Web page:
Luggage is lockable and easily detaches, leaving the bike without ugly mounting bracketry. The saddlebags hold 15 liters more than the S Touring model. Attachment points are plastic and we’re dubious of their damage resistance in even a light crash.

Besides the cruise control issue, the Multistrada Granturismo enhances the long-distance experience in what has become a blurry niche of motorcycling – the Sport-Adventure-Tourer. Identified by its longer-travel suspension, SATs combine the attributes of Sport-Tourers and Adventure-Tourers into a soccer mom’s SUV of motorcycling. Outfitted with Pirelli Angel GT tires, at least the Granturismo makes no pretense of going off the pavement like its siblings do with their Pirelli Scorpion Trail tires.

Must have accidentally spiked the hydro pak with whiskey because taking this $23K, 540-pound Italian with street tires off road can be foolhardy. Guess we wanted to prove that it can be done, but we don’t recommend going far off the beaten path.

Passengers will like the Multi GT because its 48-liter top box includes a backrest – making an already comfortable bike even more so. Riders will like the bike because with the push of a button you can adjust suspension preload and engine characteristics – or for all the other reasons we named it our pick for best Sport-Touring bike of 2013.

We’ve come to appreciate the clean, legible readout of the Multistrada’s all-digital display. Navigation, once familiarized, is a simple operation. Electronic suspension adjustment makes being lazy, easy.

The question needing answered is, do the few upgrades on the GT model justify its $2,300 upgrade. If it had cruise control in addition to the other elements, yes, definitely. As is, though, we’d be hard pressed to spend the additional dollars over the S Touring version.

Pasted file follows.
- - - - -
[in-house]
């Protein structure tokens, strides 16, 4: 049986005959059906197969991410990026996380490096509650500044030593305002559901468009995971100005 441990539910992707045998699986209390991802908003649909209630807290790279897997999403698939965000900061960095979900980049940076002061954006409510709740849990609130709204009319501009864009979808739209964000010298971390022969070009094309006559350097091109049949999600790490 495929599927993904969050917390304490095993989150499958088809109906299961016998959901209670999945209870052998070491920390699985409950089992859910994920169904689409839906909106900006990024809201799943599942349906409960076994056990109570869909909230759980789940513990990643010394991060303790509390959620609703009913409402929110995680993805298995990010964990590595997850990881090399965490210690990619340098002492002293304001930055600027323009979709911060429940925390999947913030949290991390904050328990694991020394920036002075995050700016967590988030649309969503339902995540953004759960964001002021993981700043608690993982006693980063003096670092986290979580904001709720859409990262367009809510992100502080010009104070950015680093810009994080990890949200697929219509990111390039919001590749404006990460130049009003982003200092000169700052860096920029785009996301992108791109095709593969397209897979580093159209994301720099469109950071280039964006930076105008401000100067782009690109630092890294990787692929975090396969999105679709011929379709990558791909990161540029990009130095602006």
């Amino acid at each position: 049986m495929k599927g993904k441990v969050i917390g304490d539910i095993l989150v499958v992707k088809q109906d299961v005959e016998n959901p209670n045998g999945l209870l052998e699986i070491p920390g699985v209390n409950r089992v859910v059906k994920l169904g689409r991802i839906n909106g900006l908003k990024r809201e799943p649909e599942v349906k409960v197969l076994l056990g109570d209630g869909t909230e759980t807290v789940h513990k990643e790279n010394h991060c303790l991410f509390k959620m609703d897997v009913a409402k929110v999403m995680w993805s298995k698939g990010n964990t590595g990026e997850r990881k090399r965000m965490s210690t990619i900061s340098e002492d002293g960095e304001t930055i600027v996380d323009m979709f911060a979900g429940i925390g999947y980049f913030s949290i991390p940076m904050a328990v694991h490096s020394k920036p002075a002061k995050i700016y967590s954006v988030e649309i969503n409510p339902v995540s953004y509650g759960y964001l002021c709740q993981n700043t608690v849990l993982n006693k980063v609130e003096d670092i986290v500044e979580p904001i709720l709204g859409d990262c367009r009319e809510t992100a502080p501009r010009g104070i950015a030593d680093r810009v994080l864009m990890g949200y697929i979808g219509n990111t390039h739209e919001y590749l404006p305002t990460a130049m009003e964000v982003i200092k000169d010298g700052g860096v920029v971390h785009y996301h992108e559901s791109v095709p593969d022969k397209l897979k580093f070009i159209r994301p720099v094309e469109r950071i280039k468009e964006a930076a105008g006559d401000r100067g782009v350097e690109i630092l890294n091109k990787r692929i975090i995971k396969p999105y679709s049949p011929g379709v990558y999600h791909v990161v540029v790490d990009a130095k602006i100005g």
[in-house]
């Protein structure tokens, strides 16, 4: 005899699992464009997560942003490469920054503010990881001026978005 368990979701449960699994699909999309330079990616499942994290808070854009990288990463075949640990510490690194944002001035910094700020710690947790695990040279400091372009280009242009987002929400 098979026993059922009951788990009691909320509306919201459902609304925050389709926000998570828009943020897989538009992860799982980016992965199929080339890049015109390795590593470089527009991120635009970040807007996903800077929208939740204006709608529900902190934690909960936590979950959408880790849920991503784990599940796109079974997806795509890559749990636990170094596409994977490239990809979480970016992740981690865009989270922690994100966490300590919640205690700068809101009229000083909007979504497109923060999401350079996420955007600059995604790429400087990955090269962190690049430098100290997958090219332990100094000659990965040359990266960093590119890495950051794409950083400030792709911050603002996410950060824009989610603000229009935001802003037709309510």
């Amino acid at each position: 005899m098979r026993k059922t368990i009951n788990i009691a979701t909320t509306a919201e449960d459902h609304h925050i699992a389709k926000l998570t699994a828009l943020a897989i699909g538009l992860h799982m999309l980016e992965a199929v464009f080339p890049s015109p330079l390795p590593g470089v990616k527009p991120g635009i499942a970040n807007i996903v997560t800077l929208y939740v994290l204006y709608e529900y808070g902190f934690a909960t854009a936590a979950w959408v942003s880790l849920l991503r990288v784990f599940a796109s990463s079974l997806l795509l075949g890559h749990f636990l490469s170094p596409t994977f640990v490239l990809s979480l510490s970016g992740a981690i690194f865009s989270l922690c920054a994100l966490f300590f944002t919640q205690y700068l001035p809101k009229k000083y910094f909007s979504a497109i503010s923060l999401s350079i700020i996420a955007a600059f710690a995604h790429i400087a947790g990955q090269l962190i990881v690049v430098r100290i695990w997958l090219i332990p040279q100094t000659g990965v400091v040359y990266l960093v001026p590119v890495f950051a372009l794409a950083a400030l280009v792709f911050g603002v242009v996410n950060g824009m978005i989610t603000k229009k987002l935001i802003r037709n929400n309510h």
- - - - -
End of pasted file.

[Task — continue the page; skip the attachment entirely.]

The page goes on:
However, if you’re in the market for a new Sport-Adventure-Tourer there’s two things you need to consider: the new KTM 1190 Adventure and forthcoming Aprilia Caponord.

The 1190 Adventure doesn’t have cruise control, but it does have an electronics package equal to that of the Ducati’s, including electronically adjustable suspension, R-b-W throttle, traction control, switchable ABS and Ride Modes all for $16,499 ($500 less than the base model Multistrada).

+ Highs
  • Emphasizes Sport in Sport-Adventure-Tourer
  • Skyhook suspension
  • Comfy ergos
– Sighs
  • Expensive
  • No cruise control
  • Value deficit

We’re attending the Aprilia Caponord press launch this week, and it’ll be interesting to find out how this pair of Italian 1200cc V-Twins match up. The Caponord brings all the tech offered on the Ducati (semi-active suspension, switchable ride modes, ABS and traction control) and adds electronic cruise control. More impressive is that Aprilia offers all these features – plus hard bags – for a price that is a relative bargain: $15,499.

Sounds like a shootout is brewing to determine if the Multistrada remains the dominant Sport-Adventure-Tourer or if the competition has now beaten Ducati at its own game.